Pulpit politics 

Bears for religious freedom, the old Baptists would have loved Barry Lynn. Nobody does more to keep church and state out of each other's hair than he, and that separation was once a passion of the Baptists. But then the Southern Baptist Convention was seized by its dark-siders, by holier-than-thous, extreme partisans and the worst kind of Texans. Religiosity replaced religion; Jerry Falwell and Pat Robertson replaced Billy Graham and Jimmy Carter. Megachurches blossomed, Wal-Marts of salvation.

The new Baptist church found a soul mate in the Republican Party. The two became as one. When a Democratic war hero ran for president against a Republican slacker, it was the war hero who was mocked by the boss of a big Baptist ring in Northwest Arkansas. And it was Barry Lynn, executive director of Americans United for Separation of Church and State, who pointed out to the IRS that the Arkansas church was playing politics and should be ineligible for the tax exemption it enjoyed. Under a Republican administration, the IRS did nothing, of course, but Lynn, an ordained minister, continued on with the Lord's work.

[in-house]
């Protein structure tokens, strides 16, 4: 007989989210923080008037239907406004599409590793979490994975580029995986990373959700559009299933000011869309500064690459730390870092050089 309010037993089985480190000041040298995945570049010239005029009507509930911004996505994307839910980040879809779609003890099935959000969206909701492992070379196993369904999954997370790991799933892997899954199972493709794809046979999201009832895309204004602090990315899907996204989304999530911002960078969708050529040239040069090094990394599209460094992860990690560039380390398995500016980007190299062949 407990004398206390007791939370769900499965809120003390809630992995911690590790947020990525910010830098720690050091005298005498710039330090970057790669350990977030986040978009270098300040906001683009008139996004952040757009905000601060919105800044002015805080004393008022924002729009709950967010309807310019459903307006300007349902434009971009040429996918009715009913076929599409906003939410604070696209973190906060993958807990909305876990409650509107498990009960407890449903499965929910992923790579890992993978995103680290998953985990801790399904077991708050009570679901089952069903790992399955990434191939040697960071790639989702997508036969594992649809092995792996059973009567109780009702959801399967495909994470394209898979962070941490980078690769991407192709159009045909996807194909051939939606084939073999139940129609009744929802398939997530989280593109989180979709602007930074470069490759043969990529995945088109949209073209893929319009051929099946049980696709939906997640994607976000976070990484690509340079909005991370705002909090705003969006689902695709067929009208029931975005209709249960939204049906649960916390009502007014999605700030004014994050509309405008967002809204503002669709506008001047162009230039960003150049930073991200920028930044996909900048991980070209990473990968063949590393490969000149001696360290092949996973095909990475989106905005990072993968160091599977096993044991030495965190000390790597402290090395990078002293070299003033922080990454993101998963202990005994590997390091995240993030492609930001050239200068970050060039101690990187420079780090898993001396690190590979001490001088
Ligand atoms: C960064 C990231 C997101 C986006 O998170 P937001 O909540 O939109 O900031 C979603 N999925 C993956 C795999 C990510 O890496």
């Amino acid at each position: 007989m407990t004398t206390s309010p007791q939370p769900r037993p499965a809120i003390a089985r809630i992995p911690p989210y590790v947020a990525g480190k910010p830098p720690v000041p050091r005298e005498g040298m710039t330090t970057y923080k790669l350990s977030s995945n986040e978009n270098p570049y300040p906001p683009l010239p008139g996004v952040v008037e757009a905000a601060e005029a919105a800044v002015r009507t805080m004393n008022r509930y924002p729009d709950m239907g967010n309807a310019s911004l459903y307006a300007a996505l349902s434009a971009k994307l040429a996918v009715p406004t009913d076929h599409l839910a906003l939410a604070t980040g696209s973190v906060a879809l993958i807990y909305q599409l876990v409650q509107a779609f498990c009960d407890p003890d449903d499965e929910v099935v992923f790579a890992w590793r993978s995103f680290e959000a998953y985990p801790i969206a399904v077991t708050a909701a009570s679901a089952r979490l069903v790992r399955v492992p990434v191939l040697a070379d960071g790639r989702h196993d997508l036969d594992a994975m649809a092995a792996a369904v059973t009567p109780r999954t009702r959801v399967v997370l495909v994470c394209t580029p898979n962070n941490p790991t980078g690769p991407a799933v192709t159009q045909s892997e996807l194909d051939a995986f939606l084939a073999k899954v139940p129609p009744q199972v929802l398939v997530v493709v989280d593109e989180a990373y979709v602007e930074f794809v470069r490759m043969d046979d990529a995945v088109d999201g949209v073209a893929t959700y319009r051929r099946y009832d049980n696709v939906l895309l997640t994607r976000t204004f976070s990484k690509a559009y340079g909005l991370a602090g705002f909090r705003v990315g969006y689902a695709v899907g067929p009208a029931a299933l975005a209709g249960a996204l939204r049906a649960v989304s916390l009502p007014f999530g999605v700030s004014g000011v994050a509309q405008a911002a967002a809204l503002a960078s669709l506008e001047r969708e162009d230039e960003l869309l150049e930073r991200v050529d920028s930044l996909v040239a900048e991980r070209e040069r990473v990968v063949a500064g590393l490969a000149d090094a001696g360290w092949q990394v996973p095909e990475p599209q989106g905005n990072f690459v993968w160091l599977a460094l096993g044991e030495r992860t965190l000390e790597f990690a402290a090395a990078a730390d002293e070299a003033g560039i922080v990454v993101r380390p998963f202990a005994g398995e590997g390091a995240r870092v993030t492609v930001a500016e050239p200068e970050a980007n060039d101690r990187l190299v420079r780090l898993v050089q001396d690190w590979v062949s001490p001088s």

That's more than can be said for the Baptist minister in California who recently used church stationery and an Internet radio program to endorse fellow Baptist minister Mike Huckabee for president. Again Lynn complained to the IRS. Churches aren't given their tax breaks so that they can spend the money on politicians.

The offending cleric, Rev. Wiley S. Drake of the First Southern Baptist Church of Buena Park, Calif., took umbrage. A recent vice president of the SBC, Drake asked his followers to pray for the deaths of those who filed the complaint — Lynn, Joe Conn and Jeremy Leaming, all of Americans United for Separation of Church and State. Drake calls this “imprecatory prayer,” and he probably does a lot of it. The paper boy who misses the porch, the driver who won't move over, the congregant who critiques a preacher's sermon — all are objects of Drake's maledictions, we'll wager.

“The prayer does call for serious, serious punishment on people,” Drake conceded to a reporter. “But I didn't call for that, God did.” Some theologian — he doesn't even know which end of a prayer God's supposed to be on.

Left unopposed, the Wiley Drakes will bring jihad to America. From praying to God to kill your enemies to doing the job yourself is a small step. Mike Huckabee must repudiate these warmongers forcefully — no waffling allowed. It might hurt him politically, but so might failure to speak. And in the latter case, his honor and his country would be at risk too. Even his soul might be in play.


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